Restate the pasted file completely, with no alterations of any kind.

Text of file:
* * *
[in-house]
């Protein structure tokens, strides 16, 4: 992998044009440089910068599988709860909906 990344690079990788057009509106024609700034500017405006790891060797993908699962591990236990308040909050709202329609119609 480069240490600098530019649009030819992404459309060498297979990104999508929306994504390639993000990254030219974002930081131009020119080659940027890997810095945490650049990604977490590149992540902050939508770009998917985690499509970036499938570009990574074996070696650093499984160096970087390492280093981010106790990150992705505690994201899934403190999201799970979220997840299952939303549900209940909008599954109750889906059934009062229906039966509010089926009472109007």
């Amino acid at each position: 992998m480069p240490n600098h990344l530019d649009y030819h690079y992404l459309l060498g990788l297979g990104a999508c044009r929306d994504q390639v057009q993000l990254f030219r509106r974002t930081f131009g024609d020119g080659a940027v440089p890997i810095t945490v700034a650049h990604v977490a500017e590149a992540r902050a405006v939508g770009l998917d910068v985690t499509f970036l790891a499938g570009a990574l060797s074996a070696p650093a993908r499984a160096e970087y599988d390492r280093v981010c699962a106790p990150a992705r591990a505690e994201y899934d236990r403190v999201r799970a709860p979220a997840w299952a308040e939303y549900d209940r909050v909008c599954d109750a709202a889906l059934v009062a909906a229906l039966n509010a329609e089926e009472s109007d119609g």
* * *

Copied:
[in-house]
């Protein structure tokens, strides 16, 4: 992998044009440089910068599988709860909906 990344690079990788057009509106024609700034500017405006790891060797993908699962591990236990308040909050709202329609119609 480069240490600098530019649009030819992404459309060498297979990104999508929306994504390639993000990254030219974002930081131009020119080659940027890997810095945490650049990604977490590149992540902050939508770009998917985690499509970036499938570009990574074996070696650093499984160096970087390492280093981010106790990150992705505690994201899934403190999201799970979220997840299952939303549900209940909008599954109750889906059934009062229906039966509010089926009472109007």
């Amino acid at each position: 992998m480069p240490n600098h990344l530019d649009y030819h690079y992404l459309l060498g990788l297979g990104a999508c044009r929306d994504q390639v057009q993000l990254f030219r509106r974002t930081f131009g024609d020119g080659a940027v440089p890997i810095t945490v700034a650049h990604v977490a500017e590149a992540r902050a405006v939508g770009l998917d910068v985690t499509f970036l790891a499938g570009a990574l060797s074996a070696p650093a993908r499984a160096e970087y599988d390492r280093v981010c699962a106790p990150a992705r591990a505690e994201y899934d236990r403190v999201r799970a709860p979220a997840w299952a308040e939303y549900d209940r909050v909008c599954d109750a709202a889906l059934v009062a909906a229906l039966n509010a329609e089926e009472s109007d119609g």